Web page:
Of all the traditions that the RUF/NEKS have, this is the most visible. Every home football game when the team runs onto the field, the RUF/NEKS sprint down the field with OU flags, and slide into the goalpost. At the goalpost they say a chant that is named "FADADA". The "FADADA" originated as a ritual to scare snakes out of the endzone during early OU games.
Throughout their history, the RUF/NEKS have been in their fair share of controversy.
- In the 1985 Orange Bowl, the Schooner came onto the playing field to celebrate a field goal but received a penalty flag for unsportsmanlike conduct. After the loss of yards resulting from the penalty, the field goal repeat attempt was blocked and the OU football team went on to lose the game.
- In 1991, the president of the RUF/NEKS along with the president of the RUF/NEK Lil Sis (the sister cooperative to the RUF/NEKS) climbed into the elevator shaft of one of the buildings on campus and painted a giant RUF/NEK paddle along the four-story elevator shaft along with a note to future pledges. After it was discovered, the shaft was closed but the painting still remains.
- In 1993, after a late-game field goal against the University of Colorado, the Schooner took a corner too sharply and tipped over. The driver, flag-waver, and RUF/NEK queen fell out of the Schooner. This made national news because the queen was not wearing underwear.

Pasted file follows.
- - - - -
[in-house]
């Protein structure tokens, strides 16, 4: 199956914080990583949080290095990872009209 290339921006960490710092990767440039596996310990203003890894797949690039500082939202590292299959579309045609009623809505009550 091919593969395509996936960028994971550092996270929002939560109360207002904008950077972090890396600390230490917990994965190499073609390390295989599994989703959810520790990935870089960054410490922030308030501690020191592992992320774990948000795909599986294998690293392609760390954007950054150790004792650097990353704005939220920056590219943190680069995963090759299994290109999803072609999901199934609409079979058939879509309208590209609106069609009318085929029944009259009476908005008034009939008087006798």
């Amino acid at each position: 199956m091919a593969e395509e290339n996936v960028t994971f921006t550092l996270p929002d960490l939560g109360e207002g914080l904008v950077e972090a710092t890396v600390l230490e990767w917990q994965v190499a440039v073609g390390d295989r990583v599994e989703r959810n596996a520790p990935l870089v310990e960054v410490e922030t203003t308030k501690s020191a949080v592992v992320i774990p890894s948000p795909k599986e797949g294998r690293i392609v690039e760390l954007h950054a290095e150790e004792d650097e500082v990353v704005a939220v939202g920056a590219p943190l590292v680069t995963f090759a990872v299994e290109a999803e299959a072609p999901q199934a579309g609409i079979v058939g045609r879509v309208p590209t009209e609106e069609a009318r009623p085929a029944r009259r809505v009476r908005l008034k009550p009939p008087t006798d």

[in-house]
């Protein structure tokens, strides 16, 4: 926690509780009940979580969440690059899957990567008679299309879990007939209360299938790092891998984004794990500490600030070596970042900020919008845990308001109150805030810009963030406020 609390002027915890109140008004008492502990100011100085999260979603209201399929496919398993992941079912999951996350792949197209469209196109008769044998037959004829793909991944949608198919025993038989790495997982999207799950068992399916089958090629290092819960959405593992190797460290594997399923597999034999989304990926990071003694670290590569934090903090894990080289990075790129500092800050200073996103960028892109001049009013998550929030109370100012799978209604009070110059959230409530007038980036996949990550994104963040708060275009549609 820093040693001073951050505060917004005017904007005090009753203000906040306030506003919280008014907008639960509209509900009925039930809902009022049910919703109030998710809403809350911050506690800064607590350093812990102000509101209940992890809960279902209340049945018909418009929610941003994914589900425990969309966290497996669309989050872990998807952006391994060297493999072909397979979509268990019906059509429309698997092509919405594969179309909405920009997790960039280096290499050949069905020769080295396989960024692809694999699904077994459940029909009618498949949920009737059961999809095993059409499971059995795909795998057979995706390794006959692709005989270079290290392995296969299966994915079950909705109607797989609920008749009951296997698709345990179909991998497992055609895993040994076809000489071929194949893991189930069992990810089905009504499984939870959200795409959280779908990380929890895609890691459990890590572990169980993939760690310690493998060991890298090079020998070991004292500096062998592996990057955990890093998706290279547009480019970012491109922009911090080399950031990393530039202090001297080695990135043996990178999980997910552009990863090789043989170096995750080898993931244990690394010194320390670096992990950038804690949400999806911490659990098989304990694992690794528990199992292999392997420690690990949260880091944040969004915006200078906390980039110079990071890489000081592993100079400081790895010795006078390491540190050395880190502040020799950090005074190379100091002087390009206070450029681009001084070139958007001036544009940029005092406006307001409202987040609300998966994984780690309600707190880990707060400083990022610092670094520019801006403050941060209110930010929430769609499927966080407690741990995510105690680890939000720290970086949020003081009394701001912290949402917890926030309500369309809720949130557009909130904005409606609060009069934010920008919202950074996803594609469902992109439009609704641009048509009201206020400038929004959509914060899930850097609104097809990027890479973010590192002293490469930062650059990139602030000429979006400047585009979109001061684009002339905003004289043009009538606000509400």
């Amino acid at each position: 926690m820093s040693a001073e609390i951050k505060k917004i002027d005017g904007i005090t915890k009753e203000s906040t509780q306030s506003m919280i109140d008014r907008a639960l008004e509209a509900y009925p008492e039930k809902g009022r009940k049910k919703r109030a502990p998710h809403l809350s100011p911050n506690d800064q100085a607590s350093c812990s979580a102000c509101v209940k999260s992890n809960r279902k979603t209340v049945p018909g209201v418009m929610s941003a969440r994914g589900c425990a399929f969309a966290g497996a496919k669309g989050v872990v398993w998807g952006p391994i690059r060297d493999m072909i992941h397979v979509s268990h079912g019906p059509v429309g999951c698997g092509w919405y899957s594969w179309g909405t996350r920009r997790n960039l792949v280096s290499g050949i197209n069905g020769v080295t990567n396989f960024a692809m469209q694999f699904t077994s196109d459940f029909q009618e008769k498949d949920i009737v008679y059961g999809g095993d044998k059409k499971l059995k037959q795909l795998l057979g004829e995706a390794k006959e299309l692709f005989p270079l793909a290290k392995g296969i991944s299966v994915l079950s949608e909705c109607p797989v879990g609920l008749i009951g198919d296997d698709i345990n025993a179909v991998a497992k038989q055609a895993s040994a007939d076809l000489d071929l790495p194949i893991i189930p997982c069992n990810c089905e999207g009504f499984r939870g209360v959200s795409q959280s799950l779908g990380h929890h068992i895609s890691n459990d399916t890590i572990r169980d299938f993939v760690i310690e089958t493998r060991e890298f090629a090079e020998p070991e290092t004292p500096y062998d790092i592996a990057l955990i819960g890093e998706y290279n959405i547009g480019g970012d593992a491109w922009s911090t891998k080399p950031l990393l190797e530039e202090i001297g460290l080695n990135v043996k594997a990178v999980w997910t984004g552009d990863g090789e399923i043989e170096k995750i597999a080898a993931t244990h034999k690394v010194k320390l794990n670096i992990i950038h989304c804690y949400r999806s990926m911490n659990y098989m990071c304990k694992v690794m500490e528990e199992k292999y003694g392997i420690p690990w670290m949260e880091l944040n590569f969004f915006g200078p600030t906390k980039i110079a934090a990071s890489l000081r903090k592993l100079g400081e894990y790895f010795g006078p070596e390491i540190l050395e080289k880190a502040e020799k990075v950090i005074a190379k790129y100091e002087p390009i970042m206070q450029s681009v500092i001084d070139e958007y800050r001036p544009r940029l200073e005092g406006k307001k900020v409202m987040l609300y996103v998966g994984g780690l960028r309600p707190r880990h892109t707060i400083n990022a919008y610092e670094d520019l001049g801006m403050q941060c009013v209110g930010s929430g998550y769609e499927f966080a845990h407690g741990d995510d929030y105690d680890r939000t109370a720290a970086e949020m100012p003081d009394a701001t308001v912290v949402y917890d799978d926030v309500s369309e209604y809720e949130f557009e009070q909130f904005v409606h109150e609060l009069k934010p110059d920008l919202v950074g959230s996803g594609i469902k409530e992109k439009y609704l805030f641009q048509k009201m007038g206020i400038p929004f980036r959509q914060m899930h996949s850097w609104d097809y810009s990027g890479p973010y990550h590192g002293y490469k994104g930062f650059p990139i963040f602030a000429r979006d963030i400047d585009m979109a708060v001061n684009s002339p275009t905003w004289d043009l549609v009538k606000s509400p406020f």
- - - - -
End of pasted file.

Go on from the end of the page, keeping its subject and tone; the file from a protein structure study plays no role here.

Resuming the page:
- They have had to apologize to head coach Bob Stoops twice: once for knocking him down during a pre-game run down the field at the Independence Bowl, and another time for patting him on the butt with their paddles, also during a pre-game run down the field.
- In 2004, during a football game between Oklahoma and Nebraska a member of the RUF/NEKS was injured by Darren DeLone, a 320-pound Nebraska football player. DeLone collided with the RUF/NEK, throwing him eight feet back into a brick wall injuring his head, back and spine and knocking out two teeth. DeLone was charged by the Cleveland County District Attorney's Office with having acted intentionally, but he was acquitted.
- In 2007, all current RUF/NEKS were banned from participating in official University of Oklahoma sporting events, due to punishment stemming from allegations of hazing of pledges and alcohol abuse. During the 2007 football season alumni stepped in to cover games. The organization is now reorganized under the Athletic Department and will function as an official University spirit organization.
- "OKLAHOMA RUF/NEK HISTORY". OKLAHOMA RUF/NEKS. Archived from the original on 2005-02-04. Retrieved 2006-06-15.
- Darcy, Kieran. "The ride of a Sooner lifetime". "ESPN.com Page 2". Retrieved 2006-06-15.
- Walters, John. "Road Trip: University of Oklahoma". "Sports Illustrated On Campus". Retrieved 2006-06-15.
- Hopkins, Lauren (October 25, 2005). "OU's Urban Legends". Oklahoma Daily.
- Warmbrodt, Zachary (November 22, 2004). "Nebraska player faces charges". Oklahoma Daily.
- Marciszewski, April (October 25, 2007). "Ruf/Neks pledges reportedly hazed". Tulsa World.